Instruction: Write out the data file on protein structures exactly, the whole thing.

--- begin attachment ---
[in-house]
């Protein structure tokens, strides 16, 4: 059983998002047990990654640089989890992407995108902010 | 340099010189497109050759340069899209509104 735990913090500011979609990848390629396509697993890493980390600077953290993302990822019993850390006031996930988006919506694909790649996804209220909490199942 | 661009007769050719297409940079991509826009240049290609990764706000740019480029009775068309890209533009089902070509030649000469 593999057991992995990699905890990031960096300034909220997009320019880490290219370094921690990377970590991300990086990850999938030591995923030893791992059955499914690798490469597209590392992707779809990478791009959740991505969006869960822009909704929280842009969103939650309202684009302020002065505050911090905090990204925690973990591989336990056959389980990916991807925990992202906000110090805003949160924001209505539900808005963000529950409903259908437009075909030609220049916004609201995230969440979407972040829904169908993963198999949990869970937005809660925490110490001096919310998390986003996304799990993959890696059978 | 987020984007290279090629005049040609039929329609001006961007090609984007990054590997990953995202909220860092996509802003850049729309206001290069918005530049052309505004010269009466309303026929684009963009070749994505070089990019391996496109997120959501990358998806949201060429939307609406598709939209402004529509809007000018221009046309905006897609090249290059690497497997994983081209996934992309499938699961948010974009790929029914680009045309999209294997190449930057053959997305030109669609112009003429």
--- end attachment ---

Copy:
[in-house]
């Protein structure tokens, strides 16, 4: 059983998002047990990654640089989890992407995108902010 | 340099010189497109050759340069899209509104 735990913090500011979609990848390629396509697993890493980390600077953290993302990822019993850390006031996930988006919506694909790649996804209220909490199942 | 661009007769050719297409940079991509826009240049290609990764706000740019480029009775068309890209533009089902070509030649000469 593999057991992995990699905890990031960096300034909220997009320019880490290219370094921690990377970590991300990086990850999938030591995923030893791992059955499914690798490469597209590392992707779809990478791009959740991505969006869960822009909704929280842009969103939650309202684009302020002065505050911090905090990204925690973990591989336990056959389980990916991807925990992202906000110090805003949160924001209505539900808005963000529950409903259908437009075909030609220049916004609201995230969440979407972040829904169908993963198999949990869970937005809660925490110490001096919310998390986003996304799990993959890696059978 | 987020984007290279090629005049040609039929329609001006961007090609984007990054590997990953995202909220860092996509802003850049729309206001290069918005530049052309505004010269009466309303026929684009963009070749994505070089990019391996496109997120959501990358998806949201060429939307609406598709939209402004529509809007000018221009046309905006897609090249290059690497497997994983081209996934992309499938699961948010974009790929029914680009045309999209294997190449930057053959997305030109669609112009003429």